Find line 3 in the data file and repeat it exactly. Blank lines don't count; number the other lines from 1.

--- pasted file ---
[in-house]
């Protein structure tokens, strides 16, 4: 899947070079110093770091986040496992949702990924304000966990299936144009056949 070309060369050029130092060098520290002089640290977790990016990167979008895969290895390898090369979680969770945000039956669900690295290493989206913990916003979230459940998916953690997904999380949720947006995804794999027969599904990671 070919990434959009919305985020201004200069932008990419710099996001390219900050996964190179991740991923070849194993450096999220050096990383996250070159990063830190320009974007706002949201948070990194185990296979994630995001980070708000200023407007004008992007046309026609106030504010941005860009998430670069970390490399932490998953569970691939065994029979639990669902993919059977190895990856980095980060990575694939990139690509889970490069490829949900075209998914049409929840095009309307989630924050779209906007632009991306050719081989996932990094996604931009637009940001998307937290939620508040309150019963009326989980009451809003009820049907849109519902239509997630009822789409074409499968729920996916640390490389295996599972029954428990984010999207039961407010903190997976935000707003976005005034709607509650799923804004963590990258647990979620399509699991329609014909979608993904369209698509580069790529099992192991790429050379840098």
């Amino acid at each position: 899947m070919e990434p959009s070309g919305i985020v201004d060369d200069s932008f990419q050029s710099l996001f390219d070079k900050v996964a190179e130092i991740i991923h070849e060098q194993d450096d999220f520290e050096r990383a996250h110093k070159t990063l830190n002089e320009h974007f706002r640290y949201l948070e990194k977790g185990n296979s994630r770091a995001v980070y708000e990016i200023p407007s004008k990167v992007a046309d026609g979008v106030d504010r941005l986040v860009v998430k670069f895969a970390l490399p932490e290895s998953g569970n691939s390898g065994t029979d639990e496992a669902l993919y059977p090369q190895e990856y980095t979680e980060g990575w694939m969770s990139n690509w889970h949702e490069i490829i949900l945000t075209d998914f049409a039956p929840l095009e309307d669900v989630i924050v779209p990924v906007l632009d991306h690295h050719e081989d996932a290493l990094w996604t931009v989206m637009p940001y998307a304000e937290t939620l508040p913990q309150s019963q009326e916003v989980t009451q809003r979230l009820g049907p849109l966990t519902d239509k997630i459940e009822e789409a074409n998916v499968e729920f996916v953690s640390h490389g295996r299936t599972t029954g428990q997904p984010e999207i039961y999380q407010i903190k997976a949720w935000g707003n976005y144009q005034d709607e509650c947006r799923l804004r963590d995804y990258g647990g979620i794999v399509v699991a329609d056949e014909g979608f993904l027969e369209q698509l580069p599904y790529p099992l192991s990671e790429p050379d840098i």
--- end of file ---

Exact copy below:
């Amino acid at each position: 899947m070919e990434p959009s070309g919305i985020v201004d060369d200069s932008f990419q050029s710099l996001f390219d070079k900050v996964a190179e130092i991740i991923h070849e060098q194993d450096d999220f520290e050096r990383a996250h110093k070159t990063l830190n002089e320009h974007f706002r640290y949201l948070e990194k977790g185990n296979s994630r770091a995001v980070y708000e990016i200023p407007s004008k990167v992007a046309d026609g979008v106030d504010r941005l986040v860009v998430k670069f895969a970390l490399p932490e290895s998953g569970n691939s390898g065994t029979d639990e496992a669902l993919y059977p090369q190895e990856y980095t979680e980060g990575w694939m969770s990139n690509w889970h949702e490069i490829i949900l945000t075209d998914f049409a039956p929840l095009e309307d669900v989630i924050v779209p990924v906007l632009d991306h690295h050719e081989d996932a290493l990094w996604t931009v989206m637009p940001y998307a304000e937290t939620l508040p913990q309150s019963q009326e916003v989980t009451q809003r979230l009820g049907p849109l966990t519902d239509k997630i459940e009822e789409a074409n998916v499968e729920f996916v953690s640390h490389g295996r299936t599972t029954g428990q997904p984010e999207i039961y999380q407010i903190k997976a949720w935000g707003n976005y144009q005034d709607e509650c947006r799923l804004r963590d995804y990258g647990g979620i794999v399509v699991a329609d056949e014909g979608f993904l027969e369209q698509l580069p599904y790529p099992l192991s990671e790429p050379d840098i």